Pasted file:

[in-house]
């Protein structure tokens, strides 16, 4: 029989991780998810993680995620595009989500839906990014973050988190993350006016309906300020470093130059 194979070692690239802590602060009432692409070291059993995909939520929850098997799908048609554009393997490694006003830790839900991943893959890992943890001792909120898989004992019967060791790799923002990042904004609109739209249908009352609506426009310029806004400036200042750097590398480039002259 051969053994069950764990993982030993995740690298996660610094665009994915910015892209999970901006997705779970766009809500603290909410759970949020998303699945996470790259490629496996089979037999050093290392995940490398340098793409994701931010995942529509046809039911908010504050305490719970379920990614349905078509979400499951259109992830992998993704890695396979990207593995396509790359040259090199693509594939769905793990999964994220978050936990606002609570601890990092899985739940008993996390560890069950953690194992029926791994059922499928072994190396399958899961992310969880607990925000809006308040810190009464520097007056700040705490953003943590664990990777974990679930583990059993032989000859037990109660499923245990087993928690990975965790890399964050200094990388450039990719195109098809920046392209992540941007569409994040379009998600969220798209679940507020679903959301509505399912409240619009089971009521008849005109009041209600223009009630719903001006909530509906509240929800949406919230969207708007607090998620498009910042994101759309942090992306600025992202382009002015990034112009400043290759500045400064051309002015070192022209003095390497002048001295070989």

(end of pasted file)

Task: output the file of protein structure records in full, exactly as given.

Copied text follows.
[in-house]
């Protein structure tokens, strides 16, 4: 029989991780998810993680995620595009989500839906990014973050988190993350006016309906300020470093130059 194979070692690239802590602060009432692409070291059993995909939520929850098997799908048609554009393997490694006003830790839900991943893959890992943890001792909120898989004992019967060791790799923002990042904004609109739209249908009352609506426009310029806004400036200042750097590398480039002259 051969053994069950764990993982030993995740690298996660610094665009994915910015892209999970901006997705779970766009809500603290909410759970949020998303699945996470790259490629496996089979037999050093290392995940490398340098793409994701931010995942529509046809039911908010504050305490719970379920990614349905078509979400499951259109992830992998993704890695396979990207593995396509790359040259090199693509594939769905793990999964994220978050936990606002609570601890990092899985739940008993996390560890069950953690194992029926791994059922499928072994190396399958899961992310969880607990925000809006308040810190009464520097007056700040705490953003943590664990990777974990679930583990059993032989000859037990109660499923245990087993928690990975965790890399964050200094990388450039990719195109098809920046392209992540941007569409994040379009998600969220798209679940507020679903959301509505399912409240619009089971009521008849005109009041209600223009009630719903001006909530509906509240929800949406919230969207708007607090998620498009910042994101759309942090992306600025992202382009002015990034112009400043290759500045400064051309002015070192022209003095390497002048001295070989």